Plant advice articles


Lifting, Dividing and Planting Irises

If you have an iris that is too big, stopped flowering, or needs moving, in my opinion September is the best month to do this in the UK. This does not mean they cannot be lifted at any other time of the year. I have lifted irises from 6 weeks after flowering, right through to early spring without harming the plant.

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Asters are a must for the autumn border. Shaped like a daisy, the flowers can be as small as a 5 pence piece or bigger than a 50 pence piece. The colours tend to be in the blue/lilac or purple bracket, with a good choice of pink tones and white, but no yellow or true reds.

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How To Grow Irises

Irises are beautiful, often flamboyant plants that are easy to grow given the right place. There are three types of irises; ones with beards, ones without beards and ones that grow from bulbs.

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Mention to a gardener that you like Bergenias (Elephant ears) and you get a long, confused stare as though to say ‘what those boring things!’ But I really do like and respect these robustly formed, immensely useful plants.

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Campanula (Bellflower)

There are lots of types of Campanulas, all of which provide the border with a flowery, cottage feel. The other name for this variable bunch is Bellflower for the obvious reason as the flowers are bell-shaped.

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Tree Peonies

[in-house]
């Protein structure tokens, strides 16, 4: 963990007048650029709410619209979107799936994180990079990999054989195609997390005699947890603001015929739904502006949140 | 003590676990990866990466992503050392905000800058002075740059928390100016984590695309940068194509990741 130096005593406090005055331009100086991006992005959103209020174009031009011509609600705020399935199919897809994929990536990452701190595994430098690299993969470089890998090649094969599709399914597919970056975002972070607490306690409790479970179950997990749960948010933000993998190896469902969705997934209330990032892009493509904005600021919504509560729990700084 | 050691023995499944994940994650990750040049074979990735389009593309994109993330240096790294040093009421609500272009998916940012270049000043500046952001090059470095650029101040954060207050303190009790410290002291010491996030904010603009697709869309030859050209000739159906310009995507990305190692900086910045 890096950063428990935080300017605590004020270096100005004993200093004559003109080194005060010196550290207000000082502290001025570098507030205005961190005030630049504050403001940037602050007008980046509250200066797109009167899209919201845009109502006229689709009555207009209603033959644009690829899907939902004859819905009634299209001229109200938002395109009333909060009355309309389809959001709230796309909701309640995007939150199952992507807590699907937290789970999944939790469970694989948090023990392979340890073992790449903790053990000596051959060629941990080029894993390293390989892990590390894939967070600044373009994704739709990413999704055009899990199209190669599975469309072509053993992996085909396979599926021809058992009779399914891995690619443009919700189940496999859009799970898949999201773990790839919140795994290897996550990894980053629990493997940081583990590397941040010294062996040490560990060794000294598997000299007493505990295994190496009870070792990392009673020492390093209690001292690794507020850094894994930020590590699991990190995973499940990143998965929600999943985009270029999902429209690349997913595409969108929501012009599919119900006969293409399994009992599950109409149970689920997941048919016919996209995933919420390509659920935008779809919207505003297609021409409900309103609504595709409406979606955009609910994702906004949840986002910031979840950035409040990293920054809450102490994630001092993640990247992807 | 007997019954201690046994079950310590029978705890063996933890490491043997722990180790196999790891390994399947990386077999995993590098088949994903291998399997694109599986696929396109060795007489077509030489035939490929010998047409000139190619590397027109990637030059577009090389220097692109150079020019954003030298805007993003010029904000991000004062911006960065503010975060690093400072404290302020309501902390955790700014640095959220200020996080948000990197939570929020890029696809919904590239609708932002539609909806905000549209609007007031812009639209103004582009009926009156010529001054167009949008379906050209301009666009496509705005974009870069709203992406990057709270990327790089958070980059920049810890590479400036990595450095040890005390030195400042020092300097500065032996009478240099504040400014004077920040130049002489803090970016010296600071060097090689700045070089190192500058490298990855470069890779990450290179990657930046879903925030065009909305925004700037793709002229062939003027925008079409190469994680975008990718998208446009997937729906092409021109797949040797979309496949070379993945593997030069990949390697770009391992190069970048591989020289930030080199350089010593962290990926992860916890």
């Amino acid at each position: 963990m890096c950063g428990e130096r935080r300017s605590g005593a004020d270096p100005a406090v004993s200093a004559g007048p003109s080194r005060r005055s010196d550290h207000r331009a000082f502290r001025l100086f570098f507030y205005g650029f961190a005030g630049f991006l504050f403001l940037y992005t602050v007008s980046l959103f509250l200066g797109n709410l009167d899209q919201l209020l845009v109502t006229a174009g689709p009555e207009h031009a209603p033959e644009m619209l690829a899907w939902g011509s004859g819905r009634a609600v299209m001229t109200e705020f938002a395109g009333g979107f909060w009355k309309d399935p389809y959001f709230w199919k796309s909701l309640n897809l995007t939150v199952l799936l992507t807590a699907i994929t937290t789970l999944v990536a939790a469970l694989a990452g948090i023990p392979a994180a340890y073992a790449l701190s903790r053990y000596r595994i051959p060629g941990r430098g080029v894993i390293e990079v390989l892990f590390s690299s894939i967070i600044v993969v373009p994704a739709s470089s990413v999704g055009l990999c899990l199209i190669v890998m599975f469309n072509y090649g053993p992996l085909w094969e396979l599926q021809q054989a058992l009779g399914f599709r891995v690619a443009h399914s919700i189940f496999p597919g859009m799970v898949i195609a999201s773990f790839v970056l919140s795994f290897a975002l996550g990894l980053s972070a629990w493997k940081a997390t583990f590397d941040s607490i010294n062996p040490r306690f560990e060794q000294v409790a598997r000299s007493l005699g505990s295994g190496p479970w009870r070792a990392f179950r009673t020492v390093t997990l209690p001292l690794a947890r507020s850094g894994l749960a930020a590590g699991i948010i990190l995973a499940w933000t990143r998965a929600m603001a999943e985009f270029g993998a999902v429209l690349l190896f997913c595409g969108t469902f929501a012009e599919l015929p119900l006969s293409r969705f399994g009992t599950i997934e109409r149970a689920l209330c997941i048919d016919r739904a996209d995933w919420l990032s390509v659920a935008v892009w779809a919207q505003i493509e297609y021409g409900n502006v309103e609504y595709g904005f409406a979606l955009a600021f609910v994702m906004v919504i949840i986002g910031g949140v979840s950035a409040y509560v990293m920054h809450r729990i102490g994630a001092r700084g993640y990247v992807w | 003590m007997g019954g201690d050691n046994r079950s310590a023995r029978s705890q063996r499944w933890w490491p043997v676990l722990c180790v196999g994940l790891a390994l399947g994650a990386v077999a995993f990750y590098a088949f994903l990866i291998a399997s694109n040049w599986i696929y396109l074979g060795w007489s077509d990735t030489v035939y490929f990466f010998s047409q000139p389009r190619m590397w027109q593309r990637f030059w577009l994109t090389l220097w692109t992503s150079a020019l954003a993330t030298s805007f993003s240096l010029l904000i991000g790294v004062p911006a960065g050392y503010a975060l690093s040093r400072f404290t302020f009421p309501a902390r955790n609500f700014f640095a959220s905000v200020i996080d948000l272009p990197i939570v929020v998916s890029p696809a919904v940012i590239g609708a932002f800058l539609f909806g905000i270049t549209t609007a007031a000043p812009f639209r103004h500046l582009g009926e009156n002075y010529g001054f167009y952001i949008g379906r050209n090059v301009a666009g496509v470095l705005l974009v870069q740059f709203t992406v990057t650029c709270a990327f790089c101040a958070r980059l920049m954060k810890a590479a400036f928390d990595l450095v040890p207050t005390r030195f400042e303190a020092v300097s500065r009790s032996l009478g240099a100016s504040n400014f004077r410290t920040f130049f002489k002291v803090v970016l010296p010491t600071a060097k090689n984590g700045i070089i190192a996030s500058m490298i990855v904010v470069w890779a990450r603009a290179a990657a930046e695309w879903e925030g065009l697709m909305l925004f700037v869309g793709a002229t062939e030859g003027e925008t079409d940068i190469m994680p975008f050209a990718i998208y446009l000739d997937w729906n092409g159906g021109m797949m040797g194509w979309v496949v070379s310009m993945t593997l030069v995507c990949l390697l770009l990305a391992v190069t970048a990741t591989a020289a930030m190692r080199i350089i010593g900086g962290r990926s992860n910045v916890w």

The term Tree Peony is a little confusing as it seems to describe a plant that grows to the height of a tree, which it does not. The main difference between Tree Peonies and their herbaceous cousins is that Tree peonies don’t die back in winter.

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Centaurea (Knapweed)

These free-flowering, clump-forming plants can be divided into two groups: tall and upright with large, knob-like flowers or short and mounding with flat, wheel-like flowers.

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Twice Flowering Irises

When it comes to choosing irises, most gardeners go for the big, blousy Tall Bearded varieties that flower in June. It is quite easy to forget that some varieties of bearded irises will also produce a second flush of blooms from August onwards. These are known as remontant irises.

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What happens when I place my order?

When you place an order it goes into a pile with other orders. These are then collated into one ‘pulling’ list. We then go outside, onto the stock beds, and ‘pick’ the plants on the list ......

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